Review by Sean Boelman
The newest film from acclaimed French filmmaker Olivier Assayas (Personal Shopper), the spy thriller Wasp Network is far more conventional than most of the rest of his recent work, but it still isn’t super accessible for mainstream audiences. Hard-to-follow at times, but entertaining and well-acted, the movie doesn’t live up to the standard that fans will have for the director’s work, but is still worth a watch nonetheless.
The film follows a group of five Cuban spies in the United States who pose as defectors in an attempt to infiltrate anti-Castro terrorist groups and foil their plans to overthrow the Cuban regime. It’s an interesting story, and it makes for a pretty exciting thriller, but unfortunately, Assayas’s script is too unfocused for the movie to have its full impact.
In the first half of the film, the audience is introduced to two leads (played by Edgar Ramírez and Wagner Moura), and their stories are pretty compelling. At this point, the movie is still a pretty buoyant and energetic thriller, moving through brief action sequences and intelligent dialogue at a brisk pace.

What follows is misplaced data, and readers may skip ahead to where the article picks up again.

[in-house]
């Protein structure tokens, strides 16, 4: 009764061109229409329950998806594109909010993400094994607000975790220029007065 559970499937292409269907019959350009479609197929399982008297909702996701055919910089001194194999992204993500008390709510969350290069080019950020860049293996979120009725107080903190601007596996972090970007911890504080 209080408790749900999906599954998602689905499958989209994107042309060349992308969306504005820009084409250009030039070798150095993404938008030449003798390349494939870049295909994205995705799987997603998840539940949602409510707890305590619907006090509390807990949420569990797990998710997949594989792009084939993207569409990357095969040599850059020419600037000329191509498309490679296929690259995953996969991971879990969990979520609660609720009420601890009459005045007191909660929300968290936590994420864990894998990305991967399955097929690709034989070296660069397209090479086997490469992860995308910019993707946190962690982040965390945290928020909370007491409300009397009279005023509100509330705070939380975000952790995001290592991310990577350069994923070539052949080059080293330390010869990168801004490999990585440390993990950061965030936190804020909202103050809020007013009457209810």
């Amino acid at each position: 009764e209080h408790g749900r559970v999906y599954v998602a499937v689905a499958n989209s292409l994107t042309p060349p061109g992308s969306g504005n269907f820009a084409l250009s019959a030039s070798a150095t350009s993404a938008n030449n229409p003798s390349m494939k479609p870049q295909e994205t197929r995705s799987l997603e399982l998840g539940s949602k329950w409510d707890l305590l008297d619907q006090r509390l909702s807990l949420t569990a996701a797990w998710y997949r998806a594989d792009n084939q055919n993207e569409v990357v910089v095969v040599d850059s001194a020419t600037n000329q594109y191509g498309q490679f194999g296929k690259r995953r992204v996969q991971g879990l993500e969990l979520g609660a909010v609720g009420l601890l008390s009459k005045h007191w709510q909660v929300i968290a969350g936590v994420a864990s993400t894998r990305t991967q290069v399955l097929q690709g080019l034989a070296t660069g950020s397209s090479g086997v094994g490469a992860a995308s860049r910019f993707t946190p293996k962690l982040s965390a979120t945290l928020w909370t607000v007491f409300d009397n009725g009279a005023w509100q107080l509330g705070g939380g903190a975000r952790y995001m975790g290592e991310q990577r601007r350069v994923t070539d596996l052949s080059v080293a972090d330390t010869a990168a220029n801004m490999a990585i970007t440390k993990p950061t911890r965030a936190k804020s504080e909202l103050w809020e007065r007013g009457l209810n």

Then, right around the halfway mark, the third protagonist (Gael García Bernal) is added into the equation, and everything that happened in the first hour is rendered moot. At least it seems to be that way at first. A brief glimpse at the synopsis will explain the confusion of the situation and catch everyone back up, but unfortunately, few viewers will have the luxury of referencing press notes to reference.
The film also largely wastes the female characters, which have the promise to be even more compelling than their male counterparts. Playing the wife of a traitor-turned-hero, Penélope Cruz is awesome in the few meaty scenes she actually gets. Ana de Armas is also impressive in her role but is given even less material.
All three of the male leads do a fine job in the movie, but since their segments run concurrently to each other, they don’t get much of a chance to work off of each other’s strengths. Moura turns in what is perhaps the most impressive performance of the group, but his storyline is largely abandoned in the second act.
The film is also a bit of a mess on a technical level. The editing is choppy, dividing the movie into what is effectively a series of scenes that aren’t quite stitched together. There are way too many fades to black for no good reason, and as a result, audiences will end up feeling desensitized to the passage of time within the narrative.
Wasp Network is a frustrating film to figure out, and will likely be even more so to the average Netflix viewer. Still, if one can abandon their sense of logic and watch the movie for its other merits, it can be a mostly enjoyable experience.
Wasp Network streams on Netflix beginning June 18.
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